This summer, a driver who was traveling at three times the legal limit was pulled over during a holiday weekend on I-287 in Harrison, New York. Although he was pulled over because of a traffic violation, the police quickly figured out he was intoxicated. After wholly failing field sobriety tests, he was required to take a chemical test at the precinct. Once the police brought him into custody, he was tested. His blood alcohol content was 0.27%. Prosecutors charged him with aggravated driving while intoxicated (DWI).
Blood alcohol content (BAC) of 0.27% is exceptionally high — more than three times the legal limit. While prosecutors can charge you for being over the legal limit if you operate a motor vehicle with a BAC of .08 or higher, you can be charged with aggravated DWI if you drive with a BAC of 0.18% or higher. In this case, the chemical test showed the driver had a far higher blood alcohol content than the minimum used to charge aggravated DWI.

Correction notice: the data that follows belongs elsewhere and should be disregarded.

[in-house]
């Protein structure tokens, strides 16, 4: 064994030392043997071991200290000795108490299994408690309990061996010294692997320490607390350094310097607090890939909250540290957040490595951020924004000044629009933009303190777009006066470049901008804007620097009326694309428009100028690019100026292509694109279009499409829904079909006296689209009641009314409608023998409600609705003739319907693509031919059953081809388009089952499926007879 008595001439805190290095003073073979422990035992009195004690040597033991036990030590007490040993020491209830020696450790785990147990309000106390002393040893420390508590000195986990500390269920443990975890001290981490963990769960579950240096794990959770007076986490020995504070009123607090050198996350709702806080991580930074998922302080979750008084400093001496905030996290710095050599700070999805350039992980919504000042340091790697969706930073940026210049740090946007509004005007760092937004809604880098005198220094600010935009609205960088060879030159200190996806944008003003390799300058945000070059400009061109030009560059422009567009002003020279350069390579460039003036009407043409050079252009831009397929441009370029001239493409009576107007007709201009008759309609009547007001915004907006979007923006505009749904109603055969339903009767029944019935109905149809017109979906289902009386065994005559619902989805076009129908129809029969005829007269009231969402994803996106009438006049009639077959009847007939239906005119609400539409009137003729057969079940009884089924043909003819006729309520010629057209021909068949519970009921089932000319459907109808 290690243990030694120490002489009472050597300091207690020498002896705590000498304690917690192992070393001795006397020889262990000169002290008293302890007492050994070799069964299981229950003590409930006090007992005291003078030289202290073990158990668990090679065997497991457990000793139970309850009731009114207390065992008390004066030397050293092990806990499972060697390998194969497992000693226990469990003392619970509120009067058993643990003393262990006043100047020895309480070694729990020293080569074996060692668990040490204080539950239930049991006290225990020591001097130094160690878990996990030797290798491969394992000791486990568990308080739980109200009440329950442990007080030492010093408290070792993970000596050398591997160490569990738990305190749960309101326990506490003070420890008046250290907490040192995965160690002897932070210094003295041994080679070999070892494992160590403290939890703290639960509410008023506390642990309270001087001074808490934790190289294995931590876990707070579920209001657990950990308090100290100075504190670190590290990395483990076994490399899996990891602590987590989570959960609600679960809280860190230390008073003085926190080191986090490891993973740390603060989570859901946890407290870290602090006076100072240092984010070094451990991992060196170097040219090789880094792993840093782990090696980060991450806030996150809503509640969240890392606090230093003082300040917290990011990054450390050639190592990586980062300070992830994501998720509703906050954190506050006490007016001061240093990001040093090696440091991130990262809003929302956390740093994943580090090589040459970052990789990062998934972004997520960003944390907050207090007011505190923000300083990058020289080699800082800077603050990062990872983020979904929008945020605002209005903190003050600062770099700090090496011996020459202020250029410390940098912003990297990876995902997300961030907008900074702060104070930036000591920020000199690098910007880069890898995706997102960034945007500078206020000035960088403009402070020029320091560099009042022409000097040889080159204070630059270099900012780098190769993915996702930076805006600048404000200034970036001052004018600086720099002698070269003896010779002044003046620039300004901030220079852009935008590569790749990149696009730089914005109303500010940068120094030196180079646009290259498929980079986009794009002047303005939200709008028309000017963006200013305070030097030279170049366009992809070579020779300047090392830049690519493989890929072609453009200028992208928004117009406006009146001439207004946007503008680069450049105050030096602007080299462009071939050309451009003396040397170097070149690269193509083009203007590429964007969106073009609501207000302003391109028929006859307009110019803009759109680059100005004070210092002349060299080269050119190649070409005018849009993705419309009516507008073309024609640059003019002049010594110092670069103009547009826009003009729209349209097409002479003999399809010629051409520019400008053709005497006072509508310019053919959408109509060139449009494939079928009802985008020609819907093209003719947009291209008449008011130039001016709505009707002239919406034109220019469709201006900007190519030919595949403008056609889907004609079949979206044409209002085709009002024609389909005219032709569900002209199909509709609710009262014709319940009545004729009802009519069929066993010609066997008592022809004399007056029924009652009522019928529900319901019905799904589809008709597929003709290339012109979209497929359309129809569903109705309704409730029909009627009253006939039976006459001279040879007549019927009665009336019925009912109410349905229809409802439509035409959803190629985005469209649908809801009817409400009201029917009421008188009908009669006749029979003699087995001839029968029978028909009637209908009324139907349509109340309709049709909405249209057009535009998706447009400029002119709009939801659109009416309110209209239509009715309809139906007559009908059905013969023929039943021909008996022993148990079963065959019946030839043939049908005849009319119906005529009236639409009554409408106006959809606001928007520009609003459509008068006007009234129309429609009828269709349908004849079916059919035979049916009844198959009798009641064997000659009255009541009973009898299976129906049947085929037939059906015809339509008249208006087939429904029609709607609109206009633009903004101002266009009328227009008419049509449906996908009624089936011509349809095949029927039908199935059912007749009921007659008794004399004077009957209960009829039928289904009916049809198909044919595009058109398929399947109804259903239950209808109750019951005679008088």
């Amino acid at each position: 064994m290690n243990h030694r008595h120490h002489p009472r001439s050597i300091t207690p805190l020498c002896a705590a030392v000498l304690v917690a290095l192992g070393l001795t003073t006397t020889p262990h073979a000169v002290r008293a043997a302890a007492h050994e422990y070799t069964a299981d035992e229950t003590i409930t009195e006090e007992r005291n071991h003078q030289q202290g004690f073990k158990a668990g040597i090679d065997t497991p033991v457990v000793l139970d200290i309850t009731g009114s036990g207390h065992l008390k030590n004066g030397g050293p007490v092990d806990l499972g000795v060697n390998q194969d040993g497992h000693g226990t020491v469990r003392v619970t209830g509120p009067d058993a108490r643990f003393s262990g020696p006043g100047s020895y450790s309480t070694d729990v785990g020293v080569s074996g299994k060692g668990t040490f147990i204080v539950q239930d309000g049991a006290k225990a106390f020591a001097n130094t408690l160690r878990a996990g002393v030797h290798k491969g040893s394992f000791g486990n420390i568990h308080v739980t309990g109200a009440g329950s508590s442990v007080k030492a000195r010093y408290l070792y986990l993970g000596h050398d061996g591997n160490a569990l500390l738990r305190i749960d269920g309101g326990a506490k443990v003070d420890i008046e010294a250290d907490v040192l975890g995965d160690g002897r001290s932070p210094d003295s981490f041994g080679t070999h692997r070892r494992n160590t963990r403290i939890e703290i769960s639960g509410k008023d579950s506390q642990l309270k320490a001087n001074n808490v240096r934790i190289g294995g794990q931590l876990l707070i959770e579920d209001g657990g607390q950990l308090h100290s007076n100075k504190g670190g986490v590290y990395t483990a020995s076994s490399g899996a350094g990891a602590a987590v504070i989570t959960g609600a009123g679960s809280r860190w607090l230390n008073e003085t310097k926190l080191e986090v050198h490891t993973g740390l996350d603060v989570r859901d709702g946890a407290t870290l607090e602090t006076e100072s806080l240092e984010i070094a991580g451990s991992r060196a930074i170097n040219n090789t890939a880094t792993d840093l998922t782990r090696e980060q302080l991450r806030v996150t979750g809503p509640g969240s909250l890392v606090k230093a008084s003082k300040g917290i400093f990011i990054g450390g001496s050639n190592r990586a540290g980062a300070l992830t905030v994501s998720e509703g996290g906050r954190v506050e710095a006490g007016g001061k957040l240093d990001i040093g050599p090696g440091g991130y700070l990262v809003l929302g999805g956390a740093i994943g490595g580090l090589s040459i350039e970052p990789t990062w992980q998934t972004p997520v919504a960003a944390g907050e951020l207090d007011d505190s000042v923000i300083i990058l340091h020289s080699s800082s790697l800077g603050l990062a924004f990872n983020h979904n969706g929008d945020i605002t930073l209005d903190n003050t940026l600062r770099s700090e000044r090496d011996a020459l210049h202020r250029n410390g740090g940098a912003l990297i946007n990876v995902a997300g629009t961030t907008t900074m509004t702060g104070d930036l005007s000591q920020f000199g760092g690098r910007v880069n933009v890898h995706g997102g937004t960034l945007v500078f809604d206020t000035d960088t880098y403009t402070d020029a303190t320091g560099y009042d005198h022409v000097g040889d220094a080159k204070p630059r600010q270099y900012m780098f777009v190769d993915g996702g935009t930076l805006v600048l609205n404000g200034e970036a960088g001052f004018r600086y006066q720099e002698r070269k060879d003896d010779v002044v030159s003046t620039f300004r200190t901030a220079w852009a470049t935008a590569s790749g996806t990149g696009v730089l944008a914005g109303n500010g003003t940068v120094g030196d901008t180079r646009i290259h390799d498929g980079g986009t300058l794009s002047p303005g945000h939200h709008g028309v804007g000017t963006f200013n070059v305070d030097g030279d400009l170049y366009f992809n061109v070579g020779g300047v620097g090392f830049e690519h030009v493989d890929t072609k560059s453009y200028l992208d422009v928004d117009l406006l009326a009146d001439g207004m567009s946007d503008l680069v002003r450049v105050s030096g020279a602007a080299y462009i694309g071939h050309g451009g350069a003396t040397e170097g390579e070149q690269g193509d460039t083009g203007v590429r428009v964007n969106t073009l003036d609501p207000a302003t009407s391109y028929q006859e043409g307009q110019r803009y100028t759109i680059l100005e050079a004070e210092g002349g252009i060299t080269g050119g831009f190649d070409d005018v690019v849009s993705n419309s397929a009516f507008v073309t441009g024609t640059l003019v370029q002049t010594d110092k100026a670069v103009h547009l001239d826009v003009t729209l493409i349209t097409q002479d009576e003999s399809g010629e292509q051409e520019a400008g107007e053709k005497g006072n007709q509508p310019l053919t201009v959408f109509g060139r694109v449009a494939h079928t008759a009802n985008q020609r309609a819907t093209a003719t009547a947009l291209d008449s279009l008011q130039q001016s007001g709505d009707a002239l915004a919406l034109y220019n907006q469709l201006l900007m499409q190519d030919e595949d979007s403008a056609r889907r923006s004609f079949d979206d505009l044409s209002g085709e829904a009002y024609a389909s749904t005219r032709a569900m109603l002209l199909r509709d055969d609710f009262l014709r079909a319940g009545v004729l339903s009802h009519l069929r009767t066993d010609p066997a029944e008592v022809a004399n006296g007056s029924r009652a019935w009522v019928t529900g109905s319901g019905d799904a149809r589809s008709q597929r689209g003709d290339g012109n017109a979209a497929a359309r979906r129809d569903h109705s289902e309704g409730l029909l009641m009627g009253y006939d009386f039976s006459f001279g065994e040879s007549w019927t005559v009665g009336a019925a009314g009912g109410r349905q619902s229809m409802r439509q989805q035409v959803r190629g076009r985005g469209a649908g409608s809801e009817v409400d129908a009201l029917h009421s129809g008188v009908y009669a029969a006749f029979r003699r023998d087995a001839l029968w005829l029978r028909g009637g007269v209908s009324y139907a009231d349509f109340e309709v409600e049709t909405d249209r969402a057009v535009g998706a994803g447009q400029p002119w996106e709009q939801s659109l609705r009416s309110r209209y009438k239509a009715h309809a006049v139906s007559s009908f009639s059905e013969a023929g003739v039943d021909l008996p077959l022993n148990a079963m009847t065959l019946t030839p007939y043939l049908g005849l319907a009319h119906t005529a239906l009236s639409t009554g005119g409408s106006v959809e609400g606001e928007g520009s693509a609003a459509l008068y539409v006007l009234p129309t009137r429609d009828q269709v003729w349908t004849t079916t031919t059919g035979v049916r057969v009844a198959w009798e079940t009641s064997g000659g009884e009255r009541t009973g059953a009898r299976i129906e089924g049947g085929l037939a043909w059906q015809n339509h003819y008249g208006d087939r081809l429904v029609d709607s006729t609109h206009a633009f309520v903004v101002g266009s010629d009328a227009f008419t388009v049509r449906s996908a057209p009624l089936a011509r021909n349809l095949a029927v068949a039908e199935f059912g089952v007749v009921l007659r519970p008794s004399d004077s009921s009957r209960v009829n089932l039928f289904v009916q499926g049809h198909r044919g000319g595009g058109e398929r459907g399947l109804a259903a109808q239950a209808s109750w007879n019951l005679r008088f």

You should be aware that the penalties for aggravated DWI are harsh. If you are convicted of aggravated DWI, you could be jailed for one year and fined $1000-$2500. But jail time and fines aren’t the only potential consequences. Your driver’s license could be revoked for at least one year. You will be ordered to participate in a MADD victim impact panel. Additionally, the court will order substance abuse treatment through, among others, Treatment Alternatives for Safer Communities (TASC), a state-run agency. Initially, TASC will ask questions to determine your treatment needs in connection with drug and alcohol use. You will then be referred to a program to be provided treatment.